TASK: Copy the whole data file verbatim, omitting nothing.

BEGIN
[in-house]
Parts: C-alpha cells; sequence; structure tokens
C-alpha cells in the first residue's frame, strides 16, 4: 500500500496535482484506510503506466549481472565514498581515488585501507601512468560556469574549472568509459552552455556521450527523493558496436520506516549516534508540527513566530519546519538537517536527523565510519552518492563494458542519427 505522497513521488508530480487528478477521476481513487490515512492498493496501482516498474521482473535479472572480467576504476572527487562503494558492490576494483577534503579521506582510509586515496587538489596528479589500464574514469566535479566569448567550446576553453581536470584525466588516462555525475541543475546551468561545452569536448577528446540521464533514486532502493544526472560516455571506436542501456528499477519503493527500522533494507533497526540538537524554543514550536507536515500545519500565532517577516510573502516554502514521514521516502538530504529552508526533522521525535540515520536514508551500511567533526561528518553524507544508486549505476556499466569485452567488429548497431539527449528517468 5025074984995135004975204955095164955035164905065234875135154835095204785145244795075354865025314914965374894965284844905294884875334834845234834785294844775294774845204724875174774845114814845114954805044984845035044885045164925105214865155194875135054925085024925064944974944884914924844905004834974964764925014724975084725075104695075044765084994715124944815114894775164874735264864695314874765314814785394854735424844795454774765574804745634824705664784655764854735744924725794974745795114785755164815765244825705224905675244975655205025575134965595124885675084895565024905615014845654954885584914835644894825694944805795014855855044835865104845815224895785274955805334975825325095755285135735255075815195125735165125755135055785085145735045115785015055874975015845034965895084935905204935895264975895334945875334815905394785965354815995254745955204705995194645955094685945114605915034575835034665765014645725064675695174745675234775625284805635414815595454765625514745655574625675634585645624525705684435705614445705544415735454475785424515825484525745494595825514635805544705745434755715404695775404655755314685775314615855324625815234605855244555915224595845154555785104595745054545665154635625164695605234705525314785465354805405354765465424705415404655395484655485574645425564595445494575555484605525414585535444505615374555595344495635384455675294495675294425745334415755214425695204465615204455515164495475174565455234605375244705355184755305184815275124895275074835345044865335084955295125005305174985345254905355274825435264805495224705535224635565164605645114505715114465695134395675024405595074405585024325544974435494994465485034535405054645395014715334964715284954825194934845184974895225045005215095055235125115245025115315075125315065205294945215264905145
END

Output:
[in-house]
Parts: C-alpha cells; sequence; structure tokens
C-alpha cells in the first residue's frame, strides 16, 4: 500500500496535482484506510503506466549481472565514498581515488585501507601512468560556469574549472568509459552552455556521450527523493558496436520506516549516534508540527513566530519546519538537517536527523565510519552518492563494458542519427 505522497513521488508530480487528478477521476481513487490515512492498493496501482516498474521482473535479472572480467576504476572527487562503494558492490576494483577534503579521506582510509586515496587538489596528479589500464574514469566535479566569448567550446576553453581536470584525466588516462555525475541543475546551468561545452569536448577528446540521464533514486532502493544526472560516455571506436542501456528499477519503493527500522533494507533497526540538537524554543514550536507536515500545519500565532517577516510573502516554502514521514521516502538530504529552508526533522521525535540515520536514508551500511567533526561528518553524507544508486549505476556499466569485452567488429548497431539527449528517468 5025074984995135004975204955095164955035164905065234875135154835095204785145244795075354865025314914965374894965284844905294884875334834845234834785294844775294774845204724875174774845114814845114954805044984845035044885045164925105214865155194875135054925085024925064944974944884914924844905004834974964764925014724975084725075104695075044765084994715124944815114894775164874735264864695314874765314814785394854735424844795454774765574804745634824705664784655764854735744924725794974745795114785755164815765244825705224905675244975655205025575134965595124885675084895565024905615014845654954885584914835644894825694944805795014855855044835865104845815224895785274955805334975825325095755285135735255075815195125735165125755135055785085145735045115785015055874975015845034965895084935905204935895264975895334945875334815905394785965354815995254745955204705995194645955094685945114605915034575835034665765014645725064675695174745675234775625284805635414815595454765625514745655574625675634585645624525705684435705614445705544415735454475785424515825484525745494595825514635805544705745434755715404695775404655755314685775314615855324625815234605855244555915224595845154555785104595745054545665154635625164695605234705525314785465354805405354765465424705415404655395484655485574645425564595445494575555484605525414585535444505615374555595344495635384455675294495675294425745334415755214425695204465615204455515164495475174565455234605375244705355184755305184815275124895275074835345044865335084955295125005305174985345254905355274825435264805495224705535224635565164605645114505715114465695134395675024405595074405585024325544974435494994465485034535405054645395014715334964715284954825194934845184974895225045005215095055235125115245025115315075125315065205294945215264905145